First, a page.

A year later, Eyer said he received a letter from Stevens’ attorney accusing him of deliberately cutting trees on Stevens’ property, and demanding $82,640 within 15 days or “the sheriff would come out and auction off our home. I wasn’t too worried because this was clearly insane.”

That’s when Eyer discovered the misplaced boundary line, which was delineated on a map that Berend supplied to the logger.

Eyer said he would have “agreed in a minute” if Stevens had shown him the actual property line and asked him for the proceeds from the logging. “But by demanding a king’s ransom, we were being forced to spend thousands of dollars to keep from losing our home,” he said. “This is pure and simple legalized extortion, so I no longer felt obligated to give him anything. The logger didn’t do anything wrong. I didn’t do anything wrong. IFG made the mistake. They are the ones who should pay to clear up this mess.”

Eyer said he talked with Berend once the mistake was discovered. “He apologized, said he was sorry he had screwed up and he’d make it right,” Eyer said.

The Eyers countersued Idaho Forest Group, and continued that countersuit after the settlement with the neighbors, but a jury rejected their lawyer’s arguments that IFG had a legal duty to properly mark the property lines. A unanimous Idaho Supreme Court agreed.

Eyer’s attorney, Arthur Bistline, could not be reached Monday for comment.

Peter J. Smith, attorney for Idaho Forest Group, said it was Bistline who requested a jury trial.

“I think the bottom line was the claim against IFG was very, very weak, and I think the jury saw right through it as trying to bring in a party that is perceived to have the deep pockets to pay them some money,” Smith said. “IFG took the position that we did nothing wrong and we’re not going to allow people to sue us and just write checks.”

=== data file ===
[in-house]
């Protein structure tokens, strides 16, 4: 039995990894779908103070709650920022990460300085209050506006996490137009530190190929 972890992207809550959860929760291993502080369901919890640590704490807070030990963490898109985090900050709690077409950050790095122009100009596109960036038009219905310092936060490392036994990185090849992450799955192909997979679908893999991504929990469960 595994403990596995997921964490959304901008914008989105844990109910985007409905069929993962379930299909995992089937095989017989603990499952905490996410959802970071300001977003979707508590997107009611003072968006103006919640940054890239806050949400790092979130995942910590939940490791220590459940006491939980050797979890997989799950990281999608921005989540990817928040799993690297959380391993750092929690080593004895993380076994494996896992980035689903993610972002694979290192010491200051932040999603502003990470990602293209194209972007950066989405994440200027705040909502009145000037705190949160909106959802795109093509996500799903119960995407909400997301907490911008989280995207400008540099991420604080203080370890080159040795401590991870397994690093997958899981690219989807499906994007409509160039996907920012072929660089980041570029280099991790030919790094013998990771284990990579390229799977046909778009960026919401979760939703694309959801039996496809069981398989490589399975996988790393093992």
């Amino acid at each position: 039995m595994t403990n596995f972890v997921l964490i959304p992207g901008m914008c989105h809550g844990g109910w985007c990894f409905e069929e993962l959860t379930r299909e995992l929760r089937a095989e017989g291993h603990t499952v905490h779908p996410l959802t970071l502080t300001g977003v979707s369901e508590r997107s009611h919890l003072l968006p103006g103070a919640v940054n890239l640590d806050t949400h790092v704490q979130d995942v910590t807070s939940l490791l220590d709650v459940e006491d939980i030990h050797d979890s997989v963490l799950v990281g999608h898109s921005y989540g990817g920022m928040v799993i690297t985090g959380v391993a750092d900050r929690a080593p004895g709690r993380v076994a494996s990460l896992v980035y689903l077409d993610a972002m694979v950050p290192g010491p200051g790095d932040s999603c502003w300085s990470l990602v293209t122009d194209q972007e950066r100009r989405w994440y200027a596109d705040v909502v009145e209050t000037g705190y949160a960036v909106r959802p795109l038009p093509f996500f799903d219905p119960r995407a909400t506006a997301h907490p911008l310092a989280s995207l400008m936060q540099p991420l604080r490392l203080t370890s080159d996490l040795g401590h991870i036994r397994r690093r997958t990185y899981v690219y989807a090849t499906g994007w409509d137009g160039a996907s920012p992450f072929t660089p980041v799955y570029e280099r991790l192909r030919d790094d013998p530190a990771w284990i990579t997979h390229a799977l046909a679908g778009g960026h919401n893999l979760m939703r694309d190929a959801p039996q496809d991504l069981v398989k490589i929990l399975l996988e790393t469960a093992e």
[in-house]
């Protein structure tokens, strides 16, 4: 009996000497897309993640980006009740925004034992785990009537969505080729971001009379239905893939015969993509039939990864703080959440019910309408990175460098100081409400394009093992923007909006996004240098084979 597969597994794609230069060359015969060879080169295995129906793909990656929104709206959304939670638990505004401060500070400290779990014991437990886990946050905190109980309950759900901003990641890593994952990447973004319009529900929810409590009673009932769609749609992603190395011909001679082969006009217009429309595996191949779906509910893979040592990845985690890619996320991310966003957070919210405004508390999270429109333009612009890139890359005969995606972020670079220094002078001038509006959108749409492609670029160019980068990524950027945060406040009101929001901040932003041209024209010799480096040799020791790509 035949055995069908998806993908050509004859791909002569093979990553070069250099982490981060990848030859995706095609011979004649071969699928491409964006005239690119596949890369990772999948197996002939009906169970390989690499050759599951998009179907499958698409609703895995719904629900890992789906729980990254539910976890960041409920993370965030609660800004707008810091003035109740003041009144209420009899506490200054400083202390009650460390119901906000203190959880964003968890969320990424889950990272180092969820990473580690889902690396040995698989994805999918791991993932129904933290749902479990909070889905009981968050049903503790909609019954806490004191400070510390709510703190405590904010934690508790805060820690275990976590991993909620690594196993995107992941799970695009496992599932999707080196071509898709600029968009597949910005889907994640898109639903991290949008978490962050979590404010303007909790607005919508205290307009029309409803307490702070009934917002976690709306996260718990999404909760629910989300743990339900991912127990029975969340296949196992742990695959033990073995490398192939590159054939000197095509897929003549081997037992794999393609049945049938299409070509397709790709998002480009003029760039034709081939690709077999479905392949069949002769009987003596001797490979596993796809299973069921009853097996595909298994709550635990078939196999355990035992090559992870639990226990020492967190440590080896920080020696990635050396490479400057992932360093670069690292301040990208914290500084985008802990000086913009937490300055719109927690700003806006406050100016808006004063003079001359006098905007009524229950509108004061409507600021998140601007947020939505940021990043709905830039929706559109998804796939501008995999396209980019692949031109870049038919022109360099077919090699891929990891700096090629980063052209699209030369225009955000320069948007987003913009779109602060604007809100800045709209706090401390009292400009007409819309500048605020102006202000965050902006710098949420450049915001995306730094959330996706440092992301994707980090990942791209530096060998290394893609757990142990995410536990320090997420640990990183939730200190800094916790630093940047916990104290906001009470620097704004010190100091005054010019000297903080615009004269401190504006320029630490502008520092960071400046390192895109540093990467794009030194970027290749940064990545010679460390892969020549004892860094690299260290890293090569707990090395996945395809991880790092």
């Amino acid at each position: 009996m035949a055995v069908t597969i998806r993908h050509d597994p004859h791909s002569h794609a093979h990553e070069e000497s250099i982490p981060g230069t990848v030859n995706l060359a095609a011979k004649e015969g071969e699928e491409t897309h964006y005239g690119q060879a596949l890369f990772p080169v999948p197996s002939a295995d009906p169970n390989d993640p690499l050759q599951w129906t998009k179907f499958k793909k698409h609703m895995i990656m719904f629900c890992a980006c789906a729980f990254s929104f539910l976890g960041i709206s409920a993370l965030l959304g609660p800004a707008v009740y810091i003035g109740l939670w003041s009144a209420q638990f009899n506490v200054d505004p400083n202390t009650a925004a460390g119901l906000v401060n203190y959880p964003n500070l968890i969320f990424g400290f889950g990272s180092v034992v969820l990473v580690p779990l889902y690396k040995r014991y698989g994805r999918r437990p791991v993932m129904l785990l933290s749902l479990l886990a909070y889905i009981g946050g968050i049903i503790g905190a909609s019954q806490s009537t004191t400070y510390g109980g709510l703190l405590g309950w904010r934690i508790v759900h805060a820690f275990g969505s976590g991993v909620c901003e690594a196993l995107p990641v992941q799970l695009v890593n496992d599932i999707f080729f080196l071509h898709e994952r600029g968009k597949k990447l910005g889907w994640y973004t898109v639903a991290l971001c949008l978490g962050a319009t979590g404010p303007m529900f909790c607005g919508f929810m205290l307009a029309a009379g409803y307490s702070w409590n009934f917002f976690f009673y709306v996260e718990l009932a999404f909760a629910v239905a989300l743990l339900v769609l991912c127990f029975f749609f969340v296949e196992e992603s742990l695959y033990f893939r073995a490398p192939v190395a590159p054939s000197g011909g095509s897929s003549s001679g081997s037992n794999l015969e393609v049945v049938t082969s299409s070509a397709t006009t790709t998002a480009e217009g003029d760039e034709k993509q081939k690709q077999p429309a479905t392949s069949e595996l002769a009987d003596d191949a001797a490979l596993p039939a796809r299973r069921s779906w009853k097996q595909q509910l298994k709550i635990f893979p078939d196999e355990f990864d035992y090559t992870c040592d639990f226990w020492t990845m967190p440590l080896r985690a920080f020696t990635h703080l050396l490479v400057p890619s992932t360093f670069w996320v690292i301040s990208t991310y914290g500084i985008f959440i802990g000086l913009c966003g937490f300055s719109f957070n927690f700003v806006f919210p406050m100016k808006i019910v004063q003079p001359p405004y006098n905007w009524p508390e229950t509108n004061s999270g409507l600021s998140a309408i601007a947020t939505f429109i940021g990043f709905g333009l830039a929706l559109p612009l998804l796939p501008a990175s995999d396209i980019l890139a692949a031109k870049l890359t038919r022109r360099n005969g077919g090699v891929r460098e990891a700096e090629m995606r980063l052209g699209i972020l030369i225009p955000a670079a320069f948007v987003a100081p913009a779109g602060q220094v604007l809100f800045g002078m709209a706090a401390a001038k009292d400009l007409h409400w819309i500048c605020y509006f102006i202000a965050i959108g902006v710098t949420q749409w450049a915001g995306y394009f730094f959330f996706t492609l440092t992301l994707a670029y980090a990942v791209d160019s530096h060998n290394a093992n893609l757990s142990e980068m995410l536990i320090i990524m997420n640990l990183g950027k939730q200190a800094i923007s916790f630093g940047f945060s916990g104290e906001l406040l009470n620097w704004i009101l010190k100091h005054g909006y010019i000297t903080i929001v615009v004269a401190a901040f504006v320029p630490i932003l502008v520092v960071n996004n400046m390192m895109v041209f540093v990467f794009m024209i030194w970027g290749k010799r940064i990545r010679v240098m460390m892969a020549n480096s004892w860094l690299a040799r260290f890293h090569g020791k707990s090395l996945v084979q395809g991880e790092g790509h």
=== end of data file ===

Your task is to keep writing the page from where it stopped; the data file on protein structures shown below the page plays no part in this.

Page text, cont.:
He added, “Idaho Forest Group didn’t cut the trees, the logger cut the trees. … You’d have to ask Mr. Bistline why he didn’t sue the logger.”

Smith said the replacement value standard for timber trespass cases in Idaho is a long-standing court precedent, but it can lead to absurd outcomes. “When we heard of the claim, it’s completely ridiculous,” he said. “How can these people possibly be entitled to more than basically what their property’s worth for 19 trees?”

As the legal costs mounted, Eyer mortgaged his home for $200,000. Now he’s worried he’ll lose the North Idaho acreage that the family calls “the farm,” where they’ve raised horses and chickens, built a putting green and enclosed tennis court, and maintained a large apple orchard that used to yield “a couple hundred gallons of apple juice every year.”

The Eyers also held spiritual retreats and built a meeting hall on the property. It was blessed by Tibetan monks and has hosted weddings, meetings and other gatherings.

“It screws my kids,” said Eyer, a retired Seattle cardiologist who has lived on the Sagle property for nearly 30 years and has four children. “This farm was recently appraised at $470,000 and they were going to divide it when I died. Now it’s being eaten up by lawyers and all these other things.”